What's the Real Impact of Application Downtime? After surveying 300+ respondents, all from enterprise IT shops, we learned some very interesting stats and trends as it relates to the real impact of application downtime. What is affected exactly? Where...
After surveying 300+ respondents, all from enterprise IT shops, we learned some very interesting stats and trends as it relates to the real impact of application downtime. What is affected exactly? Where are the repercussions felt...and who feels them? Here's a summary of the video interview w. Christophe Bertrand of Enterprise Strategy Group:
- Absolutely, so when you talk about application downtime or lost data, what that means, when you think about it, well okay, my website is not responsive, I cannot transact anymore, my, again, applications just don't work. Essentially, you're down, right? As a business or organization providing a service, and as the end user, you will, of course, experience that downtime, either that or maybe your account information is not available anymore because data has been lost. So if you combine the impacts of both application downtime or lost data, what we see as the most concerning potential impact is gonna be direct loss of revenue as a top one. About 23% of all respondents are telling us, hey that's the one, the number one thing that affects us. But, you know, very close behind is the loss of customer confidence, which of course makes perfect sense. You had a bad experience, you could not place an order, or somebody's lost your data, based on that transaction, you're not gonna be very confident about the business you're engaging with. And of course, from a business standpoint, we also see ranking pretty high, the fact that additional missed business opportunities, damage to the brand, et cetera. One thing that's very interesting here, beyond just traditional business impacts that could be measured in dollars, either current dollars or future dollars, because of loss of opportunity or loss of confidence, it's the fact that employee confidence also matters. And if you look at where it ranks, it's in the top four, which is very, very interesting, because it tells you that employees, we care a lot about business applications being uptime, up, or the uptime of business applications and the fact that the businesses they work for, or organizations they work for, should not lose data. To me, that was a very interesting finding.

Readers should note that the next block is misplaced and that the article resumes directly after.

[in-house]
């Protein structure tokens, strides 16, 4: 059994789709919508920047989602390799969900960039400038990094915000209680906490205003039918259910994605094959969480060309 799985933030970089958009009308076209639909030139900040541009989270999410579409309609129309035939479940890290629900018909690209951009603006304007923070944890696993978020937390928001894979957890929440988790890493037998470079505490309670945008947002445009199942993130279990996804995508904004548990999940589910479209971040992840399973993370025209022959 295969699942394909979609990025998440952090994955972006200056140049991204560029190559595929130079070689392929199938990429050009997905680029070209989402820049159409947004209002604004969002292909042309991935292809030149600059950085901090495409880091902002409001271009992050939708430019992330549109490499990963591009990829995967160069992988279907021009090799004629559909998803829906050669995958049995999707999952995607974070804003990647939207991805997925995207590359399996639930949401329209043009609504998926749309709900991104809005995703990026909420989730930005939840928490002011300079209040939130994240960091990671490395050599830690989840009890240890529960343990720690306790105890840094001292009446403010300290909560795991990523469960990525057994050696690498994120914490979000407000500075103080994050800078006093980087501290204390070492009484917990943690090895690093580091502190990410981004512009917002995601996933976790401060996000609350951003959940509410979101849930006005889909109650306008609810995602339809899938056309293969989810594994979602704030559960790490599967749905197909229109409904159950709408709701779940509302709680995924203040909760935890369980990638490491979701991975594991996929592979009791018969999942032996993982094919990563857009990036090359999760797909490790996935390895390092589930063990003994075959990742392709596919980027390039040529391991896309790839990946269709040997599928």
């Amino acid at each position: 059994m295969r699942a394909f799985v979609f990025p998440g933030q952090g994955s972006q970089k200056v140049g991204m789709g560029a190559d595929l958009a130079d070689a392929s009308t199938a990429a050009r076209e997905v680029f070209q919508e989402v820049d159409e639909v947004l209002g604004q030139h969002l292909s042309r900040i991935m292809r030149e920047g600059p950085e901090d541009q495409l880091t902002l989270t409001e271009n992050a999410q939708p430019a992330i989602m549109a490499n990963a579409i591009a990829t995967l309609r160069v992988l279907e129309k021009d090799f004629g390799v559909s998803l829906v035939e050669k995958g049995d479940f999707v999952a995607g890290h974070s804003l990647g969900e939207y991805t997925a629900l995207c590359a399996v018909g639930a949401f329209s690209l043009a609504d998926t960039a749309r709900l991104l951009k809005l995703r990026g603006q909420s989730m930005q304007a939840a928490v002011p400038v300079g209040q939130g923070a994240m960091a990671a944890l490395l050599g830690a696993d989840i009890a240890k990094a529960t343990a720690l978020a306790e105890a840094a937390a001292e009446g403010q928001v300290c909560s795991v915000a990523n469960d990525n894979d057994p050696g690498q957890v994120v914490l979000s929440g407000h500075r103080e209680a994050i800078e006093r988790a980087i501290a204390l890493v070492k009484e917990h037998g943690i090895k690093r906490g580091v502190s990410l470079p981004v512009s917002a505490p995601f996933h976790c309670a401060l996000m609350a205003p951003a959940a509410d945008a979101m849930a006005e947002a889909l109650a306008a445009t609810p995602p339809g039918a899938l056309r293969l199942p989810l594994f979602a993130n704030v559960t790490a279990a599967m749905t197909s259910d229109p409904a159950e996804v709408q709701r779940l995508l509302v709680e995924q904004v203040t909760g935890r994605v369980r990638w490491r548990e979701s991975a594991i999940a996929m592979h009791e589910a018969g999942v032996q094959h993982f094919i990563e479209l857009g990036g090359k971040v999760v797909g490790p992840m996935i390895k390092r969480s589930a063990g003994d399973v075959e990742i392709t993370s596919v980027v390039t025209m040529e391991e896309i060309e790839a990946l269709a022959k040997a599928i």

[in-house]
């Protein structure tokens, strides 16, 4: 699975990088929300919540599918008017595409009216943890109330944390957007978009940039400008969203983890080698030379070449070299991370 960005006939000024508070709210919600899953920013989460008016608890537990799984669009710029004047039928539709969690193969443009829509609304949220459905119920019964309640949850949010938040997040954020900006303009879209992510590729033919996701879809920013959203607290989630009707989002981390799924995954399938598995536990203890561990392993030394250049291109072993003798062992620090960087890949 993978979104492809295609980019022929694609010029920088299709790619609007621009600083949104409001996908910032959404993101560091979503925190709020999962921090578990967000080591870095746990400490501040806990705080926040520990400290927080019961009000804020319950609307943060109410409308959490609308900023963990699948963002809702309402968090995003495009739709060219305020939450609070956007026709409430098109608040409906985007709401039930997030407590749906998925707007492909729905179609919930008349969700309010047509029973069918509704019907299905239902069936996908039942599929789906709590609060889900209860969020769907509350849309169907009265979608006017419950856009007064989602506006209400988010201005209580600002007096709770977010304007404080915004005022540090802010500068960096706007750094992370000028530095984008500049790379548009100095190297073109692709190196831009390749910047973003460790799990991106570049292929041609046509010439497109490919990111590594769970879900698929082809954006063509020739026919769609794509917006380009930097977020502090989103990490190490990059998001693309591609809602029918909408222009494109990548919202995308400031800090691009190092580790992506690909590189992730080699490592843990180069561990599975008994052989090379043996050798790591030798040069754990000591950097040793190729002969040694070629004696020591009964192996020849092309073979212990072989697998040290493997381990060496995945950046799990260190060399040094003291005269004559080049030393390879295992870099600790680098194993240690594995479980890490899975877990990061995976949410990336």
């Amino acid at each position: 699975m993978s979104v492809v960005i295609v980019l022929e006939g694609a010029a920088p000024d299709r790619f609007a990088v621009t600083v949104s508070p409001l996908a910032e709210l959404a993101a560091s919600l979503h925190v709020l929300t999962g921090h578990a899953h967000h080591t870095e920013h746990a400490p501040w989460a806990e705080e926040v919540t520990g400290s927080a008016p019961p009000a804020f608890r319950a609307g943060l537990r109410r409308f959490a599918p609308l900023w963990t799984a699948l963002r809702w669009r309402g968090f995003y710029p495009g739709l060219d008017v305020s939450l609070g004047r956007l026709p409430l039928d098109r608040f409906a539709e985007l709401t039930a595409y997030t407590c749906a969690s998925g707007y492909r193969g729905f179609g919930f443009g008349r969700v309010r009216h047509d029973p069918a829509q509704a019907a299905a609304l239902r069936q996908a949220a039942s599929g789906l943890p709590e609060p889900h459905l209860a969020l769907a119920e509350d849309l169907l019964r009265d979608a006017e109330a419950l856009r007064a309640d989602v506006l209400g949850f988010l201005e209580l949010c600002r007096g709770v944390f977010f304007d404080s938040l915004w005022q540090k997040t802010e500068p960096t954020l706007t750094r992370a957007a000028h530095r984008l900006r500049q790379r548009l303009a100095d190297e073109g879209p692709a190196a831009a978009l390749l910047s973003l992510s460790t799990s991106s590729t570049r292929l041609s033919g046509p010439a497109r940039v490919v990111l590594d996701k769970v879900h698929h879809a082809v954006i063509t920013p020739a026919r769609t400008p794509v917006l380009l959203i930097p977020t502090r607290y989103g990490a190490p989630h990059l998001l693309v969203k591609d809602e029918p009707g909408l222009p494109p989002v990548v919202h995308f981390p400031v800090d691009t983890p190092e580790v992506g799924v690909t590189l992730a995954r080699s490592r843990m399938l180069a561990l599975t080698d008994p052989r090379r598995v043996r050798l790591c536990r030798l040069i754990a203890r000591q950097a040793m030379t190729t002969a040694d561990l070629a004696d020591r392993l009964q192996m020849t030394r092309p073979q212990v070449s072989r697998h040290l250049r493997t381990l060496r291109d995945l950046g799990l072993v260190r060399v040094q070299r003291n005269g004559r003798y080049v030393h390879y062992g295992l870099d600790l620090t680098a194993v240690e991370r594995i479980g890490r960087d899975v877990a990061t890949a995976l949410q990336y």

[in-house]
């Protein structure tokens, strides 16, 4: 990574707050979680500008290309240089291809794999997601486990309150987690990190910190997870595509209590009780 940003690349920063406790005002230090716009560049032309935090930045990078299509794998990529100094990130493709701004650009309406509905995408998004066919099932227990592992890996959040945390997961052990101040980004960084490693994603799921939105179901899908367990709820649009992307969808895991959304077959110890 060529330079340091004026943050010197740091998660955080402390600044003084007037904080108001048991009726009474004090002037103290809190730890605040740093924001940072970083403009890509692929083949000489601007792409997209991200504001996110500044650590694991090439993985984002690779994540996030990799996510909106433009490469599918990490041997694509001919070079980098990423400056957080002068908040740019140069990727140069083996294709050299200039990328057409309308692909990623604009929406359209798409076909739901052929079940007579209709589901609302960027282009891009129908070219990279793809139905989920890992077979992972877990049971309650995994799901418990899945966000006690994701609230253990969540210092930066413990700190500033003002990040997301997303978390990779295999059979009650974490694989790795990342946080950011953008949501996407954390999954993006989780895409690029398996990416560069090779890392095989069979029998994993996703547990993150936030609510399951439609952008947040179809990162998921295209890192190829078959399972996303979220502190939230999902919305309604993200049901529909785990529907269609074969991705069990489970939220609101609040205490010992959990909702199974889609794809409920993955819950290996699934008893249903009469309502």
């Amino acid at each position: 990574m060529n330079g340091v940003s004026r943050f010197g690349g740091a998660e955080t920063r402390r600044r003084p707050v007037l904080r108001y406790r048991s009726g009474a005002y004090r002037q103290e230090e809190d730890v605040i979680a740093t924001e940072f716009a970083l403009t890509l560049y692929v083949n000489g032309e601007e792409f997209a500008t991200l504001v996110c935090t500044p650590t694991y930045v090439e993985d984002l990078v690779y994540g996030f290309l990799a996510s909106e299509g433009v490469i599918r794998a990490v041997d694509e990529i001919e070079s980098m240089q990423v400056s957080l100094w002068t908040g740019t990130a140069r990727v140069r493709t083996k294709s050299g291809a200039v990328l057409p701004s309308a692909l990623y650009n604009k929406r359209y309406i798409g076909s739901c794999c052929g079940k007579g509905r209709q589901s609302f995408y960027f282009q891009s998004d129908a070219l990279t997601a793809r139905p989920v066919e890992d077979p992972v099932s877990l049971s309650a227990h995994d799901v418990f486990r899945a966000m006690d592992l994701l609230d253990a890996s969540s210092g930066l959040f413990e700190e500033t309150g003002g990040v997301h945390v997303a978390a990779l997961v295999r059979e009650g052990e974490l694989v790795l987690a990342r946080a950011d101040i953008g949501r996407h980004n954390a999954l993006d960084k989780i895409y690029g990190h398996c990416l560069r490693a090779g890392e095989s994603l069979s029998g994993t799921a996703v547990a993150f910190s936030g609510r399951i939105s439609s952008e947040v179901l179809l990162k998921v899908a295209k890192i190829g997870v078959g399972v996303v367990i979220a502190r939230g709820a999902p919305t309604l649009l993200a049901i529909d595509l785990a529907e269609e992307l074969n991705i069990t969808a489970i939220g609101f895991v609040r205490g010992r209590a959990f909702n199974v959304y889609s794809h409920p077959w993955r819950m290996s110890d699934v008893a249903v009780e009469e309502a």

- That is interesting. I think maybe we've traditionally have only thought about lost revenue or just the fact that the systems are down, but maybe not necessarily the extended world, sort of the ecosystem of people that get affected, including employees and customers. Let me ask you, Christophe. What type of events is your research telling you, that's causing these downtimes?
- There are many reasons that actually participate to, or cause an IT outage, in some cases, when we have multiple components that fail, it's gonna be a bunch of the infrastructure. But if we were to just break it down in terms of the straight components, or events, the one thing you'll see, overall, is gonna be essentially a hardware-related type of outages, a server, hardware outage, comes on top of the list, followed or closely followed by networking outage or infrastructure outage, storage, hardware outage, although I would say that application outages are not so far behind. Now, it turns out that these are all the top four and you can see they're related to, again, some equipment or application failing. We also see that administrators make configuration errors, so that happens actually pretty often. As a matter of fact, I think it's the number four or five on our list, we have many respondents citing it as a reason. Also, interestingly, you could think that are additional reasons that might be intentional, and those show up on the list, which is unfortunate when you think about it, you hope your employees would not intentionally cause an outage, but it is mentioned, and internal destruction, although not the top of the list, makes the top 10 for sure. So, if you think about it, it's very interesting between human error, intentional error, there are some human dimensions beyond just a hardware failures or the infrastructure failures that you could expect might happen in a complex environment.
- Yeah, it is very interesting, Christophe, to get a glimpse into this research and it looks like you guys have surveyed over 300 people, so it's a great representation of the market. So we'll put a link down on the bottom where folks can go to learn more about the research. But for now, Christophe, thanks again for taking the time to speak with us today.
- Thank you very much Dave. Talk to you soon.
- Yep. And thanks for watching.